The APBA in partnership with the Alliance for a Green Revolution in Africa (AGRA) and the United States Agency for International Development (USAID), and several other institutions have the pleasure to announce the second Conference of the APBA (#APBAConf2021). The conference will be hosted both virtually and in-person at the Kigali Convention Centre, Kigali, Rwanda from October 25-30, 2021. The theme for the Conference will be “Accelerating genetic gains in plant breeding for resilience and transformative food systems and economic growth in Africa.” Due to the multidisciplinary nature of plant breeding, organizers anticipate the participation of leading scientists and students from a wide range of disciplines and from across the globe to discuss current research outputs and outcomes in plant breeding and related disciplines. Join GREAT for a special session on gender and crop breeding, featuring GREAT Fellows and project leadership; details forthcoming. For conference details and registration visit the conference website.
Now available: The project-level Women’s Empowerment in Agriculture Index (Pro-WEAI) Distance Learning Module
International Food Policy Research Institute (IFPRI) | By Ara Go and Emily Myers

Empowered women make their own life choices. About family, finances, farming—and much more. Many development projects say they want to contribute to women’s empowerment. But important questions remain: How do we know that what we’re doing works? How can we ensure our good intentions translate into good results? These questions guided the development of the Women’s Empowerment in Agriculture Index (WEAI), launched in 2012. WEAI has now been used in 56 countries by 108 organizations. Given this rapid uptake and the overwhelming demand for technical support, IFPRI has developed the pro-WEAI Foundations Module, the first in the pro-WEAI Distance Learning Course. The module’s aim is to train researchers and practitioners on the pro-WEAI tool, from its background to its practical application within the project context. If that sounds like it might be useful to you and/or your project, consider taking this module. It provides conceptual frameworks, tools and resources, and approaches to integrating the index tools into your project, based on real-world experiences from the team that developed it. Read more on the IFPRI website.
Call for proposals: Consultant for power dynamics research and analysis of international crop breeding teams
USAID Feed the Future Innovation Lab for Crop Improvement (ILCI)

The Feed the Future Innovation Lab for Crop Improvement (ILCI) is seeking proposals for a consultant to conduct research on power dynamics and an analysis of international crop breeding teams. This call is to identify a qualified consultant to work with the ILCI team to forge a path in this nascent research area. The research question that underlies this work is: How do power dynamics in breeding teams and institutions effect interdisciplinarity and voice of social scientists, especially gender specialists in these teams? We intend to engage a highly qualified consultant with experience in “researching researchers” and applying ethnographic methodologies, preferably with familiarity with agricultural science or plant breeding, and with a background in social science, science technology studies, or organizational behavior. The consultant would work collaboratively with the ILCI team members to design a research agenda, conduct the fieldwork, and write up the results for internal and external circulation. Read more on the ILCI website.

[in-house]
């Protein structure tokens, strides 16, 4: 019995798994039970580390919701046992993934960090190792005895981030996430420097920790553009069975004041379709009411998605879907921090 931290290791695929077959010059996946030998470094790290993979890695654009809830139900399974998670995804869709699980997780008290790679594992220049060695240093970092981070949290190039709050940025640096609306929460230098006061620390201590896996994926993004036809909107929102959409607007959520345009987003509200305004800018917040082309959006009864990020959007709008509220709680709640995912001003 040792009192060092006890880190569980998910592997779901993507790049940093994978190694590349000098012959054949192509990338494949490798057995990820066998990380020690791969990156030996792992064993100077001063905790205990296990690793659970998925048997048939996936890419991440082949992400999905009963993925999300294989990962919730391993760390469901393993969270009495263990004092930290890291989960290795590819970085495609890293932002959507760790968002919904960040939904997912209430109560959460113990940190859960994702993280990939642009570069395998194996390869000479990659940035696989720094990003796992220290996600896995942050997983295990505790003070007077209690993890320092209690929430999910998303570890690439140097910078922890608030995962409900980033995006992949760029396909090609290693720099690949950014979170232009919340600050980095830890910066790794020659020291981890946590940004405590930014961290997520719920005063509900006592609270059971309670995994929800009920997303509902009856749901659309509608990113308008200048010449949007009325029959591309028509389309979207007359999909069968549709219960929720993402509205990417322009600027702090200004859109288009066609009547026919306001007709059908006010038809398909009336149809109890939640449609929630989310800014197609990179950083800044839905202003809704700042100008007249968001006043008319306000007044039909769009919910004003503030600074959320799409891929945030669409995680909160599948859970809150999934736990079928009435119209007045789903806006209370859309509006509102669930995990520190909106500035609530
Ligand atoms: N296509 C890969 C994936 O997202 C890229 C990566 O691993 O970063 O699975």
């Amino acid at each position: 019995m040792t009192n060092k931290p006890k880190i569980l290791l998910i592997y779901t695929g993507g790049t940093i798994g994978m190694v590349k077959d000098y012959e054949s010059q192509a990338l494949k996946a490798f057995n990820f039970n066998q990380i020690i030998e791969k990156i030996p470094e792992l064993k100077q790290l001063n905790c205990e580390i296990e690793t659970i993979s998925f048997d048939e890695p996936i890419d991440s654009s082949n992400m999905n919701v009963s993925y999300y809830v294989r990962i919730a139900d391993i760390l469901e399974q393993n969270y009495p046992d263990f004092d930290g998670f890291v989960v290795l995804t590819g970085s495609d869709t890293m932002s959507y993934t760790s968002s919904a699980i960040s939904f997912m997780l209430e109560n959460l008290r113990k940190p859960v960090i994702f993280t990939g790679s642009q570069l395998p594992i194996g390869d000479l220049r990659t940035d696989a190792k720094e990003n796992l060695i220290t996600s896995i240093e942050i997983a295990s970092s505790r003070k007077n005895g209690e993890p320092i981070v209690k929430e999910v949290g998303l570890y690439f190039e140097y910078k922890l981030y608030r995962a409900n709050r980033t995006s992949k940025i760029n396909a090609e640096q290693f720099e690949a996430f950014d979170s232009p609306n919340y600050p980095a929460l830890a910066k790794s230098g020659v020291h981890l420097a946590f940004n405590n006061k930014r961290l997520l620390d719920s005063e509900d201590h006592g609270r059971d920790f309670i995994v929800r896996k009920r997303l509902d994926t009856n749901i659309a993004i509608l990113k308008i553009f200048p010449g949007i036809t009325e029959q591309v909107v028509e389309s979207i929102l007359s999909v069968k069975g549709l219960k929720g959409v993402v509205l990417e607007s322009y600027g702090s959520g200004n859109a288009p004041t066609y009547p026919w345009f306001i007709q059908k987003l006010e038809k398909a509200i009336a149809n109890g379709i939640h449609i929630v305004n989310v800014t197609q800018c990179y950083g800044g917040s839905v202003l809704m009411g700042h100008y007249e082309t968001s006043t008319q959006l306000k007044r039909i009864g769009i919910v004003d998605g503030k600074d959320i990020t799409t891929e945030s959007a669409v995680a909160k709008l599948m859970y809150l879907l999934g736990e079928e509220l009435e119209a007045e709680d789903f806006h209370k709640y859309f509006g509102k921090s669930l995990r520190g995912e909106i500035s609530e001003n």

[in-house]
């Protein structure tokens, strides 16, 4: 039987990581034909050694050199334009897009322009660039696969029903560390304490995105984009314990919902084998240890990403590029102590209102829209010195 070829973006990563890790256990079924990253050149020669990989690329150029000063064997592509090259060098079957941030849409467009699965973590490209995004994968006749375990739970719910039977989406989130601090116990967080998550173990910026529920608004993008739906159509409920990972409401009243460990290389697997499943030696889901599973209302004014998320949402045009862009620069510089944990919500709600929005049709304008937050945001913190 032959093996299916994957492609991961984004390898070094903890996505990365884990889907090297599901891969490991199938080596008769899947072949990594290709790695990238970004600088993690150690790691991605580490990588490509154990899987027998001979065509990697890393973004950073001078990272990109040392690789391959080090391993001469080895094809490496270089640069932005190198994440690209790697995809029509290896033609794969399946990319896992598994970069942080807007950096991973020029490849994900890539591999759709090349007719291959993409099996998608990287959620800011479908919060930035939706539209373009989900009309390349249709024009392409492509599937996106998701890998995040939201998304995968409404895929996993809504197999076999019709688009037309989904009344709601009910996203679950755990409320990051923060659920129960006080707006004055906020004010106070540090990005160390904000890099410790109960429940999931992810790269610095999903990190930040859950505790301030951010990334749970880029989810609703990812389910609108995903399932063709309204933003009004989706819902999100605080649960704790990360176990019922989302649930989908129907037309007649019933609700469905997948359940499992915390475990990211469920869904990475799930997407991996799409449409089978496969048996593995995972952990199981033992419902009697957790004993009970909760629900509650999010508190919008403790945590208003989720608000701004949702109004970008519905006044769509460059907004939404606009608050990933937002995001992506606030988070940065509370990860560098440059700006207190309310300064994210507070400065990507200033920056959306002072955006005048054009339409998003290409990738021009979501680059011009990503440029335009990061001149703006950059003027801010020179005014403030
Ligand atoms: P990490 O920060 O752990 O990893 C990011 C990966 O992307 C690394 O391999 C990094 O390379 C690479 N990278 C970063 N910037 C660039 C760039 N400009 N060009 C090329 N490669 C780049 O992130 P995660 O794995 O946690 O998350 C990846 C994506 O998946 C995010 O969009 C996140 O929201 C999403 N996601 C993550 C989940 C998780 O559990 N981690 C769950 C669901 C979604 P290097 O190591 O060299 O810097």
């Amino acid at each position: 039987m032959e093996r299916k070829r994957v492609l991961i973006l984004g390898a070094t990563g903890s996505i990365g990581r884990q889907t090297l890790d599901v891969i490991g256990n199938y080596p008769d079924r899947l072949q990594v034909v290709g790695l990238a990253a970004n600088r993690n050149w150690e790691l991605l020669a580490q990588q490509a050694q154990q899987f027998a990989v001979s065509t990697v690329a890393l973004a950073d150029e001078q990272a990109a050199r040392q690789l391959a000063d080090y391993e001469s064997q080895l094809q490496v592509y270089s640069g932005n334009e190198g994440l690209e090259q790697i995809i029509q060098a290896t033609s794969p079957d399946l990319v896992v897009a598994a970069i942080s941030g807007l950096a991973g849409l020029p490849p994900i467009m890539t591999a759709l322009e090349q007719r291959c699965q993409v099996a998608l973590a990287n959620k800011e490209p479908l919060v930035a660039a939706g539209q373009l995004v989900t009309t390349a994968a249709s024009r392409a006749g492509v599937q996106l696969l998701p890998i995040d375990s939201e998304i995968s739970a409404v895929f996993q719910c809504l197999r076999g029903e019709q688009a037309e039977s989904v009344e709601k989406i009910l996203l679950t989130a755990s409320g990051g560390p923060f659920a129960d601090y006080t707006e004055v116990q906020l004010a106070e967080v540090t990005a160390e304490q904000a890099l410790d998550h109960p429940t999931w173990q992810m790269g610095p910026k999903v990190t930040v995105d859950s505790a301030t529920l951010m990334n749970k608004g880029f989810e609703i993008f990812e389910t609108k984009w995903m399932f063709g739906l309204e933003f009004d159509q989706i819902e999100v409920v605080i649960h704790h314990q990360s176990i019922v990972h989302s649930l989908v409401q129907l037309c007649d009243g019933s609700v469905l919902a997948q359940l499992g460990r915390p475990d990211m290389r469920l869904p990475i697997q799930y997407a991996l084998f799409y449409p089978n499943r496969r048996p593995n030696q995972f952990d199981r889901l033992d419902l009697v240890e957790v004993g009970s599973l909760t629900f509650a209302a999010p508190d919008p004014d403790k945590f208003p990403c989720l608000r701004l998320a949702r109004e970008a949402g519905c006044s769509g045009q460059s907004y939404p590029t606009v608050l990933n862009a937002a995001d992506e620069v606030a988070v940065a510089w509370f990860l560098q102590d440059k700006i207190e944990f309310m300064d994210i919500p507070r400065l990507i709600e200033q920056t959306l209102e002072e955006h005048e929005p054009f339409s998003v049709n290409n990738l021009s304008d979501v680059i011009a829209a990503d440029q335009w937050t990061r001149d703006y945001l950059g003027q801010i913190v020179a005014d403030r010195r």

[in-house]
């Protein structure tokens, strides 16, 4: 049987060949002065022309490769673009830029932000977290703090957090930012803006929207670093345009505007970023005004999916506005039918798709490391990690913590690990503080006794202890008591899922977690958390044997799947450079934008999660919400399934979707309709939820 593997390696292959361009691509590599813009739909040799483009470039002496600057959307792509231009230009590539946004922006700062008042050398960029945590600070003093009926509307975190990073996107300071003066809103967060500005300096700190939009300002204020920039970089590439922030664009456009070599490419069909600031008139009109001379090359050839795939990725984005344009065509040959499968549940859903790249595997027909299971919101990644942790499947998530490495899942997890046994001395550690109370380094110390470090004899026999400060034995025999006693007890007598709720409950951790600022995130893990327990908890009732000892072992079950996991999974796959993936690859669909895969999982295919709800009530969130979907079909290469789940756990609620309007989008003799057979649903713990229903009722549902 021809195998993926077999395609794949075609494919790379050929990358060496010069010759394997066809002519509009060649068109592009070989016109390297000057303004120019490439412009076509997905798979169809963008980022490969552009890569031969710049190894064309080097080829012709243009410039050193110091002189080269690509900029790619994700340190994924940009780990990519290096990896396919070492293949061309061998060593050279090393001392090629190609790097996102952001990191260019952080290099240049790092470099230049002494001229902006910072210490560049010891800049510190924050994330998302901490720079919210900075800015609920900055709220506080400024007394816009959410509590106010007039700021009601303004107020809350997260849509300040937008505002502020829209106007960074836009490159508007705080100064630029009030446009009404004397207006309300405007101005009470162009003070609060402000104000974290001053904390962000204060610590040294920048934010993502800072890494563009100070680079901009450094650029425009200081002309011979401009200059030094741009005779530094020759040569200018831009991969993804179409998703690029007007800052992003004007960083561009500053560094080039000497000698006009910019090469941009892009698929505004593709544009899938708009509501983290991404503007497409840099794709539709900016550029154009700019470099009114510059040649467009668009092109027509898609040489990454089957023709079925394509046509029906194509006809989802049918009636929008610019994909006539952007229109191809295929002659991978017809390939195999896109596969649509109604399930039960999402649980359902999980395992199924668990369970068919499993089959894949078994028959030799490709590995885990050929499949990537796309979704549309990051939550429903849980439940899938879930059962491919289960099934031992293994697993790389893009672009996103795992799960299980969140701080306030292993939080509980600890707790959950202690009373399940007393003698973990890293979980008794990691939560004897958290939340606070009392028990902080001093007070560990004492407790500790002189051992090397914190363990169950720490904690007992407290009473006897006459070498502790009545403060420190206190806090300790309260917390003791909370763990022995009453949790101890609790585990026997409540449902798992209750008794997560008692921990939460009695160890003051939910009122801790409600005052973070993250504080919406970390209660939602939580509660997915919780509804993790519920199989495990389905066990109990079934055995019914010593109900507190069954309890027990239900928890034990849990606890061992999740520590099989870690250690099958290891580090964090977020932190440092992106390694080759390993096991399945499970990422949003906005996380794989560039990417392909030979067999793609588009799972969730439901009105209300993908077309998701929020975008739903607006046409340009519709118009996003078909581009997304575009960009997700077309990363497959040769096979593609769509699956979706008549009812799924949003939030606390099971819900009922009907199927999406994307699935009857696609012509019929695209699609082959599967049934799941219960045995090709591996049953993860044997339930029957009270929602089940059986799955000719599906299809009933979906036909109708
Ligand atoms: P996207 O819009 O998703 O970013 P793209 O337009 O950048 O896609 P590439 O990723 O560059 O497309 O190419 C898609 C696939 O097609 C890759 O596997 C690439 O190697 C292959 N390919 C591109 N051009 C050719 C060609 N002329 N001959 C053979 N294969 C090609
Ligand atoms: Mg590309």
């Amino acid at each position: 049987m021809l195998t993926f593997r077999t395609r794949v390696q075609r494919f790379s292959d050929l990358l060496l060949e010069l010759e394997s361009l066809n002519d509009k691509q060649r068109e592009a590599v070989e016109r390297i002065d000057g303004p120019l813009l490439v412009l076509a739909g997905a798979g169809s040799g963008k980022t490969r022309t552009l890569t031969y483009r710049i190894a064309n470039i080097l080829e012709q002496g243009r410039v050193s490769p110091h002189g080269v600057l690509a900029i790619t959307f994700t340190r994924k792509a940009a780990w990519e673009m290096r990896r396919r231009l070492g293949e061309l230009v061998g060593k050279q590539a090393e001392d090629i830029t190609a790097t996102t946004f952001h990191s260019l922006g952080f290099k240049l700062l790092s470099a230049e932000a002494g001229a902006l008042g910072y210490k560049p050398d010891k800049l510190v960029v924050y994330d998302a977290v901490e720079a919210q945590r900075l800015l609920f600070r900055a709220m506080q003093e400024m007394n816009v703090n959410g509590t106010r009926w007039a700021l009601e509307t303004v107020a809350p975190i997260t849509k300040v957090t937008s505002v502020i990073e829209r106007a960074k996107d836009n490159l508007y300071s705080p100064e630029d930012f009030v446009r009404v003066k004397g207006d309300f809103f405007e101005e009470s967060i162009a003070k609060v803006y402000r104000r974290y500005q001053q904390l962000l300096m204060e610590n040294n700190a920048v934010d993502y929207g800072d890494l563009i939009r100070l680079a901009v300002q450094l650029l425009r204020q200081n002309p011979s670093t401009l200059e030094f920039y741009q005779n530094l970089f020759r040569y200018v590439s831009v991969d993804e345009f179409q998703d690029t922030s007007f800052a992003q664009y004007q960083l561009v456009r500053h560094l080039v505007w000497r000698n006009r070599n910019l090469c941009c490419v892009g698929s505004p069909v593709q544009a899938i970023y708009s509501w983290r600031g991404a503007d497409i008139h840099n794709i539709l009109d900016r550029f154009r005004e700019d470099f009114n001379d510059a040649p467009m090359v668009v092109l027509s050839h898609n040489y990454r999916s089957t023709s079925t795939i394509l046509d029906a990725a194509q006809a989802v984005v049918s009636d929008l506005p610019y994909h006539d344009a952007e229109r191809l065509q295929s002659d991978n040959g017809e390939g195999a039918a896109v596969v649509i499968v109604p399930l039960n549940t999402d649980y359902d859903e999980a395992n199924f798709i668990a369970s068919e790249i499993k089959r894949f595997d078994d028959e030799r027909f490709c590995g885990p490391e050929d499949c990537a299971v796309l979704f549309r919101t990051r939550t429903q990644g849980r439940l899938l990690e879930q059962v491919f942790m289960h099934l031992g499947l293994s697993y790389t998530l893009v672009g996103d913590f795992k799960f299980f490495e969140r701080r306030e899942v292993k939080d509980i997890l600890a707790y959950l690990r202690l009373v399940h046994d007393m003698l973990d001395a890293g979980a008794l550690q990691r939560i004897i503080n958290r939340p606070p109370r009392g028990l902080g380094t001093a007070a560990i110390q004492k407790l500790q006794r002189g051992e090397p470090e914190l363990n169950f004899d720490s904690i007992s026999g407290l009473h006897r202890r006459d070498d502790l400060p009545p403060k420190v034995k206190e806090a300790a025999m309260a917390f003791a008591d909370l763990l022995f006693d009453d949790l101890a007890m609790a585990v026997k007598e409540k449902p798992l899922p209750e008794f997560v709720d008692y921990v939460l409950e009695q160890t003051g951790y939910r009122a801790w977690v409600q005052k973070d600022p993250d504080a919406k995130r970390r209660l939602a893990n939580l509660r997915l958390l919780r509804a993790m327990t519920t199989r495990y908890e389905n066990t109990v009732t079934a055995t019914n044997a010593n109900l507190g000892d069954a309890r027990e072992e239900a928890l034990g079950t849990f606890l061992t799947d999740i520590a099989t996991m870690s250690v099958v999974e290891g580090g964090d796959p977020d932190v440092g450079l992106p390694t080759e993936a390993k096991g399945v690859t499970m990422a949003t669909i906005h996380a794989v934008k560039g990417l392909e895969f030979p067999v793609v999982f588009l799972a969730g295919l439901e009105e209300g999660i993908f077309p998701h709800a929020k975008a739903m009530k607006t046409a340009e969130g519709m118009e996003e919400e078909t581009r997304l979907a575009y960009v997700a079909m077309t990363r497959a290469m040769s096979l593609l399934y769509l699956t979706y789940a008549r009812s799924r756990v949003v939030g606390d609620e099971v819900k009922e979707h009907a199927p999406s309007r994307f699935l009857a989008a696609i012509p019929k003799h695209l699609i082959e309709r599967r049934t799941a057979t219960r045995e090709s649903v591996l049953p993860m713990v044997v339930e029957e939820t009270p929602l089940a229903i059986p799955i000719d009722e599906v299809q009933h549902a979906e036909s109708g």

Postdoctoral Associate: Priority Setting for Crop Improvement
Department of Global Development, Cornell University / USAID Feed the Future Innovation Lab for Crop Improvement (ILCI)

The Cornell University Department of Global Development is searching for a highly motivated postdoctoral fellow interested in research on priority setting for crop improvement in agriculture. The position will be supporting The Feed the Future Innovation Lab for Crop Improvement (ILCI) to develop and implement an impact centered priority setting framework for crop improvement programs, provide research support to partner programs, and collaboratively develop and adapt priority setting tools and methods tailored for National Agricultural Research Institutions (NARIs) in ILCI target countries. The postdoc will work with the interdisciplinary ILCI priority setting team, co-led by Hale Ann Tufan and Miguel Gomez. We are seeking a full-time researcher with an agricultural economics background to primarily support ILCI Centers of Innovation (CoIs) in the following areas: framework development (50%); tool/method development (25%); and research support (25%). Read the job description on the Cornell University website.
Call for Papers: 'Advancing Gender Equality in Rural Areas of Developing Countries'
Sustainability Special Issue | Guest Editors: Prof. Dr. Robyn Alders, Development Policy Centre, Australian National University; Dr. Nicoline de Haan, International Livestock Research Institute (ILRI)

This Special Issue comprises papers that explore the multifaceted dimensions of gender equality in relation to sustainable development in rural areas in Africa, Asia, Latin America and The Pacific. This Special Issue attempts to tackle the following questions. How can the use of a gender framework promote individual and household development that is socially, economically and environmentally sustainable? How important are gender transformative approaches? How does the gender perspective fit into agroecological system thinking? What is the role of gender in relation to the search for sustainable solutions to humanitarian crises in rural areas? How do gender dynamics within development projects affect outcomes? How can we promote more equitable development in rural areas that acknowledges the needs and aspirations of both women and men? How do social movements fit within this discussion? What is the role of policy in this debate? And how does the rural–urban divide enhance or reduce gender inequalities? Read more on the Sustainability website.